While these theories can be helpful in finding truths, as a formal theory of truth, they are inadequate. The pragmatic bar is just too low to help us answer the truth question. The idea that “truth is what works” turns out to not work well enough. There are all sorts of things which can be close enough to truth to work, yet which are not true. The history of science is filled with theories which worked well enough for the time, but which turned out to be untrue.
Isn’t coherence necessary for truth? If you’re presented with a proposition which contradicts other propositions that you know to be true, that is, the new proposition does not “cohere”, fit, gel with, stick to, etc., the rest of the propositions you know to be true, then that contradictory proposition is not true. But while this theory works well as a test for truth, something still seems to be missing: reality. If your theory of truth is a giant web of beliefs which never has contact with reality, then in what sense is that web of beliefs true? Couldn’t a madman construct a coherent web of untrue beliefs?
On correspondence theories of truth, a proposition is true if and only if it corresponds to, or ‘matches with’ reality. If a proposition is true, it is made true by reality; truth is about reality. If a proposition does not match reality, then that proposition is false, it is not true. As C.S. Lewis clarifies, “truth is always about something, but reality is that about which truth is.” This understanding of truth seems to be the most obvious and most helpful. Others go further in seeking to flesh this theory out by arguing for facts as truth-makers; the facts of reality are what make truth-bearers, propositions, true. I’m partial to this truth-maker theory but more on that in works to come.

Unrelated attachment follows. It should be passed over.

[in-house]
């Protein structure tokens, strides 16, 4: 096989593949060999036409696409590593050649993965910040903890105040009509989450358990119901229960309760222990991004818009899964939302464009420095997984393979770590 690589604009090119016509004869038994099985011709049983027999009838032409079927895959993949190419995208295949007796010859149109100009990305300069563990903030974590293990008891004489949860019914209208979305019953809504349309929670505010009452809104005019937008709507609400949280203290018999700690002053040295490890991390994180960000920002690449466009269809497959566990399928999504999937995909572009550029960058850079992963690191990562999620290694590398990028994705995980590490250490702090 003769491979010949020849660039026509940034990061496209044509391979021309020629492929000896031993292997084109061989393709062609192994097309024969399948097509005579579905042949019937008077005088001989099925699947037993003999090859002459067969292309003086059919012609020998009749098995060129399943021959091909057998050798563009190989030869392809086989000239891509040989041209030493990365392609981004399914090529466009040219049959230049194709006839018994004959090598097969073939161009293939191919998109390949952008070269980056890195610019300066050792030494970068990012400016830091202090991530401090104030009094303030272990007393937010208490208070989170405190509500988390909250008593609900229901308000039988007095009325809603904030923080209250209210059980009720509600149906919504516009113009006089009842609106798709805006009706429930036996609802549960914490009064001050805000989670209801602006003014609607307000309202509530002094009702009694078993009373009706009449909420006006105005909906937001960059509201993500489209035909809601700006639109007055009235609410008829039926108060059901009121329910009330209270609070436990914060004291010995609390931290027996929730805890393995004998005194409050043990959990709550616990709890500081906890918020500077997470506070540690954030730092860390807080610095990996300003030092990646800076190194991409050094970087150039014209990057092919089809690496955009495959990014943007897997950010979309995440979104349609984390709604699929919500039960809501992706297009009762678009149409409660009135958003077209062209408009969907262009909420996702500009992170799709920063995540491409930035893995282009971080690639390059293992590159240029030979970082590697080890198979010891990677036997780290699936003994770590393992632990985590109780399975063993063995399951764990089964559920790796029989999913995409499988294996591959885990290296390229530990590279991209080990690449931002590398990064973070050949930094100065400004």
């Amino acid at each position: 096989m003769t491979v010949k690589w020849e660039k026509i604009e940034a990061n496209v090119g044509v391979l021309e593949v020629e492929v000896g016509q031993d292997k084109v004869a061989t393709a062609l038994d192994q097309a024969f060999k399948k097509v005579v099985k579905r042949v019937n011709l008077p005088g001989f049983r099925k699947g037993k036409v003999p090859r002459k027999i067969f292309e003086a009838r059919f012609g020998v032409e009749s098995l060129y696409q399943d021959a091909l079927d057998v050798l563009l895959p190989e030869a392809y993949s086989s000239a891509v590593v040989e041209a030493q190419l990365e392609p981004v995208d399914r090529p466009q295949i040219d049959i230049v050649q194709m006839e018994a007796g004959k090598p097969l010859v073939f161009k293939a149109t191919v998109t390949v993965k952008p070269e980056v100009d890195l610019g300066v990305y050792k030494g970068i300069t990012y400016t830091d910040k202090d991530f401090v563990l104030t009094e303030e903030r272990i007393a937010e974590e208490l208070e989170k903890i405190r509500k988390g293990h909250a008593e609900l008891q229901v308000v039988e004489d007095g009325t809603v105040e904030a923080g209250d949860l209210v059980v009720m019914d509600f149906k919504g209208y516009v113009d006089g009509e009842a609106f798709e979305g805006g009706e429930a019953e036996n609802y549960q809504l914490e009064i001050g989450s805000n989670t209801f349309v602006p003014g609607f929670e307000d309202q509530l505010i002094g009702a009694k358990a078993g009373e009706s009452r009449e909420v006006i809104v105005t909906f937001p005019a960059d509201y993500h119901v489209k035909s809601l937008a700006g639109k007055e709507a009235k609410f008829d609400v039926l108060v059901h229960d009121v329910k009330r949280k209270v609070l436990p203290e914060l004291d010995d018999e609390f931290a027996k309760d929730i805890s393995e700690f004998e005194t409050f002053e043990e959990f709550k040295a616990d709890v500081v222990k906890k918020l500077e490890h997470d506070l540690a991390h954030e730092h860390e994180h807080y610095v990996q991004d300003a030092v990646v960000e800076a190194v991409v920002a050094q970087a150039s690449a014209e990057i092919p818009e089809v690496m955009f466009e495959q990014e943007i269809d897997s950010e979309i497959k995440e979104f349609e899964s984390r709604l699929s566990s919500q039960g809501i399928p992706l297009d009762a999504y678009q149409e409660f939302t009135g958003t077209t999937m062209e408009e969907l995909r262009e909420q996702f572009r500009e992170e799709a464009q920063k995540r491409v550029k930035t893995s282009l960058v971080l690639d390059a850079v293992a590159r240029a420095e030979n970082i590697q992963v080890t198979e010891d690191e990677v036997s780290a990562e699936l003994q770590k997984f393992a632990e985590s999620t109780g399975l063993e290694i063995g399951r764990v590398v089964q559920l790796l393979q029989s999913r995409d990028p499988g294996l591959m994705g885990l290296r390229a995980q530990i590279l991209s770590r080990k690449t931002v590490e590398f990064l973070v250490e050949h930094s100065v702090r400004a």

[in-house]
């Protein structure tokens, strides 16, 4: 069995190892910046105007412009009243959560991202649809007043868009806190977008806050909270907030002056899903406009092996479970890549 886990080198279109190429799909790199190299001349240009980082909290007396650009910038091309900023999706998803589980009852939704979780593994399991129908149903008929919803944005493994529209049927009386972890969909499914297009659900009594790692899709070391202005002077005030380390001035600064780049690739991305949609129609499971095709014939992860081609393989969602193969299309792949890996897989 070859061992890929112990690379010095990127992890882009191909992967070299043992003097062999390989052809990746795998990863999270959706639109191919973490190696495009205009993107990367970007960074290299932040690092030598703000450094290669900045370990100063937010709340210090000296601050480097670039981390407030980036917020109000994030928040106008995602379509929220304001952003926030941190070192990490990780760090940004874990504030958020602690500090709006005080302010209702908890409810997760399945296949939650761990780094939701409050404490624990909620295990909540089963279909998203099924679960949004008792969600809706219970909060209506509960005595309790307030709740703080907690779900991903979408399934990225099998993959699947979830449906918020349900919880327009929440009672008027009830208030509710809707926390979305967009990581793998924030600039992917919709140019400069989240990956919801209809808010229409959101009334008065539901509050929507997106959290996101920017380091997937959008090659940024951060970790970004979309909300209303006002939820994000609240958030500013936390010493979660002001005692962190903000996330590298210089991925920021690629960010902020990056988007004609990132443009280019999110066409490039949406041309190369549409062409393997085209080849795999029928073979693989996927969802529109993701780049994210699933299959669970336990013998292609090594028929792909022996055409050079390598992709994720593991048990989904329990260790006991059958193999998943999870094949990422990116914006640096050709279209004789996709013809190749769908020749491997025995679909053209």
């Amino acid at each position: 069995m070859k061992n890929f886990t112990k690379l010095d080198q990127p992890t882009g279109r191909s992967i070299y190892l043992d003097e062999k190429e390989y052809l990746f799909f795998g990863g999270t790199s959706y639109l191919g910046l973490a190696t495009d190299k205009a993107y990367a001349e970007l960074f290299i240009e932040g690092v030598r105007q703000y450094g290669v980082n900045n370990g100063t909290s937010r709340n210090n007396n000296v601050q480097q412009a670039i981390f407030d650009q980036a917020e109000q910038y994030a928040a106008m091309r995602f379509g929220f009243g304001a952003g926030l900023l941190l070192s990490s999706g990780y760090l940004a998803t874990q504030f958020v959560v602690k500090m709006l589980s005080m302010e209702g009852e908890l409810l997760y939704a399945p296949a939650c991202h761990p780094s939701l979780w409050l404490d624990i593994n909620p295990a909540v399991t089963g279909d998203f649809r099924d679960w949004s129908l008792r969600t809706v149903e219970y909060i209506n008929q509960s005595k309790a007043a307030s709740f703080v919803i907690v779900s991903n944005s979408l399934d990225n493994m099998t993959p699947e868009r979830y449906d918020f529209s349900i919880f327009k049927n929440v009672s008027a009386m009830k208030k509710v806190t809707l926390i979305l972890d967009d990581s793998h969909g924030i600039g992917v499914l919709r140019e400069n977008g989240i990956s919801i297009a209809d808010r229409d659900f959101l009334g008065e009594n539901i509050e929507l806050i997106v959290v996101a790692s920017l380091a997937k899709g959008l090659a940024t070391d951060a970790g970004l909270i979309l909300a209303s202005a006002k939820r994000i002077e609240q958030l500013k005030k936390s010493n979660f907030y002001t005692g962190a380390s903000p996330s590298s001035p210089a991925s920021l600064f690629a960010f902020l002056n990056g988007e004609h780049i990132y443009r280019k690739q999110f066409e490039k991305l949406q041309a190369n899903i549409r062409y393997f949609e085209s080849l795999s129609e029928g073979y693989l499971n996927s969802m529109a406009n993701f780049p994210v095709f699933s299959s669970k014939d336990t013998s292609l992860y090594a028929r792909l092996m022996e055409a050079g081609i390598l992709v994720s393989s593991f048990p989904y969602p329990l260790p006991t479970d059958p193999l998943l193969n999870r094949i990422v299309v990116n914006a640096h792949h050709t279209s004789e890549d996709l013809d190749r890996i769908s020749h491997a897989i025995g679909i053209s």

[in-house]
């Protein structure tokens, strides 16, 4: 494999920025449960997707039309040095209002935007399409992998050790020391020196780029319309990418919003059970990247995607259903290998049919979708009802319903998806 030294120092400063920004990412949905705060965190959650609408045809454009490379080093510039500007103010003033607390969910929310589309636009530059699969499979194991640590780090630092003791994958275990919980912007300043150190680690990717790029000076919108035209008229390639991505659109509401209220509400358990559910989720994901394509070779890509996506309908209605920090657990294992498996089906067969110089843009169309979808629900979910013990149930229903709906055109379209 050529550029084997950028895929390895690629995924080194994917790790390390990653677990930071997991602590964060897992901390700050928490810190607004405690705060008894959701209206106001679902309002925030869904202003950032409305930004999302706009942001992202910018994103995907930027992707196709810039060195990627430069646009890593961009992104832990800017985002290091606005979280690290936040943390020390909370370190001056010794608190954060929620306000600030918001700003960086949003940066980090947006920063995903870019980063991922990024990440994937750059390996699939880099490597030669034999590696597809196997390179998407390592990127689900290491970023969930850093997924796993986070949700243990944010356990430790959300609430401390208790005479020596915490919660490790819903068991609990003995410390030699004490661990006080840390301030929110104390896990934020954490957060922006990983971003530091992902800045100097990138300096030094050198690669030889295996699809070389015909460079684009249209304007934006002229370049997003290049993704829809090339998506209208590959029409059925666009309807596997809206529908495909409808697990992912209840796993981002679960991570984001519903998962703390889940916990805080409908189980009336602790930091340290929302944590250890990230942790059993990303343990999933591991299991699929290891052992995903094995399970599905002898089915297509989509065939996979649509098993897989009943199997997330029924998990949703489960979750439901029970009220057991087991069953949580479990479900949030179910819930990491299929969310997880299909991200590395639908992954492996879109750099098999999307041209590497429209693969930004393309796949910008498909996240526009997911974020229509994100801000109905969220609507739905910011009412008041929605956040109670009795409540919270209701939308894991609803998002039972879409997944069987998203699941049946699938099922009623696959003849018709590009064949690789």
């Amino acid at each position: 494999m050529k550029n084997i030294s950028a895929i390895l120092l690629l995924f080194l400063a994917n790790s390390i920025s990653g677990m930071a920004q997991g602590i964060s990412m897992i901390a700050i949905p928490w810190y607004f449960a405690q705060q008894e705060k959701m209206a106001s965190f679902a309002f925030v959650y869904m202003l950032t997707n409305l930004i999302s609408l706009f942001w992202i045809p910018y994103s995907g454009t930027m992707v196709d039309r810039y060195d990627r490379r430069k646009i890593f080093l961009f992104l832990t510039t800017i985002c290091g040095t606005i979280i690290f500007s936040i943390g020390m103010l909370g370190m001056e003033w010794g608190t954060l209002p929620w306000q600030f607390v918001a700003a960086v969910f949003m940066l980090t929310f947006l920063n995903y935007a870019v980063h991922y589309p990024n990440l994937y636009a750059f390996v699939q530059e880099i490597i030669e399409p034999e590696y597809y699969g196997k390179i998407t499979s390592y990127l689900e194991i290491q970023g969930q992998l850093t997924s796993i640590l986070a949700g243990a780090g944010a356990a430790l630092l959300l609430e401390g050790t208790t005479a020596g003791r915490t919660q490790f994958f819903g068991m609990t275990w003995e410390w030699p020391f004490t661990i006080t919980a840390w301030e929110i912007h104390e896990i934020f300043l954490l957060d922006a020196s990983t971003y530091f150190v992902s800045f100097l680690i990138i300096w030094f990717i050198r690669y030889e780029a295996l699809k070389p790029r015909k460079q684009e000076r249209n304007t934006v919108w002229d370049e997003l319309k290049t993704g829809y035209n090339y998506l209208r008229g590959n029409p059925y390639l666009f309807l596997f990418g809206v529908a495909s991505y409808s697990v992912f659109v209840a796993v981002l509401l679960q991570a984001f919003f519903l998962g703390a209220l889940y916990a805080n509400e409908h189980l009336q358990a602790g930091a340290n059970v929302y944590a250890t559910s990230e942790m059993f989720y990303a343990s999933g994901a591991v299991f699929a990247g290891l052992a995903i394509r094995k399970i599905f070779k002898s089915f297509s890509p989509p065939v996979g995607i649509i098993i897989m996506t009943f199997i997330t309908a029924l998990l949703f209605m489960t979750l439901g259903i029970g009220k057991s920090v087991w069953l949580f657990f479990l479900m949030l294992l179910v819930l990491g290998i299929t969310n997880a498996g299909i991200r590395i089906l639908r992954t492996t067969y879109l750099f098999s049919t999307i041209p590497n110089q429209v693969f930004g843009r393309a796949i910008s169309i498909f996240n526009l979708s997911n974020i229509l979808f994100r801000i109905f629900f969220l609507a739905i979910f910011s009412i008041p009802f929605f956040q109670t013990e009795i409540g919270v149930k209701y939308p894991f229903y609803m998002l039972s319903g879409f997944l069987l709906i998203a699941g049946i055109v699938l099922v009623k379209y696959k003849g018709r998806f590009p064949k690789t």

Truth and Christianity
As we saw in the opening passage, Jesus said that his whole purpose for coming into the world was to bear witness to the truth. Just one chapter earlier, in John 17:17, Jesus identifies God’s word with truth; God’s very own word is the truth itself. And even earlier, Jesus identifies himself with the truth (John 14:6). So, for Christians, who follow Jesus Christ, also follow Jesus’s lead in holding a very high view of truth.
So how might we answer Pilate’s question, “what is truth?” A Christian understanding of truth affirms that truth is that which corresponds to reality. But Christians believe that God created reality. So, for Christians, truth is that which corresponds to reality as interpreted by God. Since God spoke creation into being, God’s words about His creation are eminently true and trustworthy. As creator of reality, God knows his reality exhaustively and thus knows all truth, that is all propositions which correspond to His reality. God only speaks truth. God’s Word is the truth. What God says corresponds to the way that reality is because He is the Creator of reality.
Christians also believe that Jesus Christ is the fullest revelation of God, he is God in the flesh. The Apostle John says as much in John 1:18, “No one has ever seen God; the only God, who is at the Father’s side, he has made him known.” “He” being the incarnate Logos, Jesus Christ, has exēgēsato God, made God known. Biblical scholar D.A. Carson explains that “From this Greek term [exēgēsato] we derive ‘exegesis’” and he goes on to say that “we might almost say that Jesus is the exegesis of God.”
So, if truth is that which corresponds to reality as interpreted by God, then in Christ we find the fullest revelation of truth, since Christ Jesus is the fullest revelation of God, and God is the creator of the reality which truth is about. The Christian proclaims “All truth is God’s truth.” Christ’s words are God’s words. God speaks truth. Christ’s words are the truth. So then, lovers of the truth ought to listen to the words of Christ and obey them. That’s the truth.
 C.S. Lewis, “Myth Became Fact” in God in the Dock (Grand Rapids, Wm. B. Eerdmans Publishing Co, 1970) 58.
 Carson, The Gospel According to John, 135.